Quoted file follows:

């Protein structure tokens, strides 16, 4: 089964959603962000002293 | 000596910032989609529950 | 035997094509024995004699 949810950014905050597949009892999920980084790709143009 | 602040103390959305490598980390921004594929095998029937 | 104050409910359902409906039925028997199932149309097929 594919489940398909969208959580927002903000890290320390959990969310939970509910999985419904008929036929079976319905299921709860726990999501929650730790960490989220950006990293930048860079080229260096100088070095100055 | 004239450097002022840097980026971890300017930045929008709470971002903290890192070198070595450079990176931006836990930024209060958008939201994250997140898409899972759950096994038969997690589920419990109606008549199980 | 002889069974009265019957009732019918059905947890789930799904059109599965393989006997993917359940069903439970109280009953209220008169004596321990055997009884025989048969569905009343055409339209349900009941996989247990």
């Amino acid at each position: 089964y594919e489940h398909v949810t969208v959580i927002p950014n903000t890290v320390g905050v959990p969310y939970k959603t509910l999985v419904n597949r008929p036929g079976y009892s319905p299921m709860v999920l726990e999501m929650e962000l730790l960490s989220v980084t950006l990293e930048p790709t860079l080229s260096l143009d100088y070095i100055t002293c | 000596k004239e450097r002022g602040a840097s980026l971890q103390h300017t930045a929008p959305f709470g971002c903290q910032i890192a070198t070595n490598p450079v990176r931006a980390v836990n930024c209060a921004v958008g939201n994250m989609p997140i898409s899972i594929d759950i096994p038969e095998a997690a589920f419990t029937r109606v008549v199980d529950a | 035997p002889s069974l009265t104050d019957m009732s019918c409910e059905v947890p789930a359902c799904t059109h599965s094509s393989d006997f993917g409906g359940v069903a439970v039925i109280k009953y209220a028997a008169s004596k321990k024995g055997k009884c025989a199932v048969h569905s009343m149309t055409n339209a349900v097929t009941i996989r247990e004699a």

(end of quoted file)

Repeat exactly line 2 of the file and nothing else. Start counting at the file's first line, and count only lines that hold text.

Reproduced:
């Amino acid at each position: 089964y594919e489940h398909v949810t969208v959580i927002p950014n903000t890290v320390g905050v959990p969310y939970k959603t509910l999985v419904n597949r008929p036929g079976y009892s319905p299921m709860v999920l726990e999501m929650e962000l730790l960490s989220v980084t950006l990293e930048p790709t860079l080229s260096l143009d100088y070095i100055t002293c | 000596k004239e450097r002022g602040a840097s980026l971890q103390h300017t930045a929008p959305f709470g971002c903290q910032i890192a070198t070595n490598p450079v990176r931006a980390v836990n930024c209060a921004v958008g939201n994250m989609p997140i898409s899972i594929d759950i096994p038969e095998a997690a589920f419990t029937r109606v008549v199980d529950a | 035997p002889s069974l009265t104050d019957m009732s019918c409910e059905v947890p789930a359902c799904t059109h599965s094509s393989d006997f993917g409906g359940v069903a439970v039925i109280k009953y209220a028997a008169s004596k321990k024995g055997k009884c025989a199932v048969h569905s009343m149309t055409n339209a349900v097929t009941i996989r247990e004699a």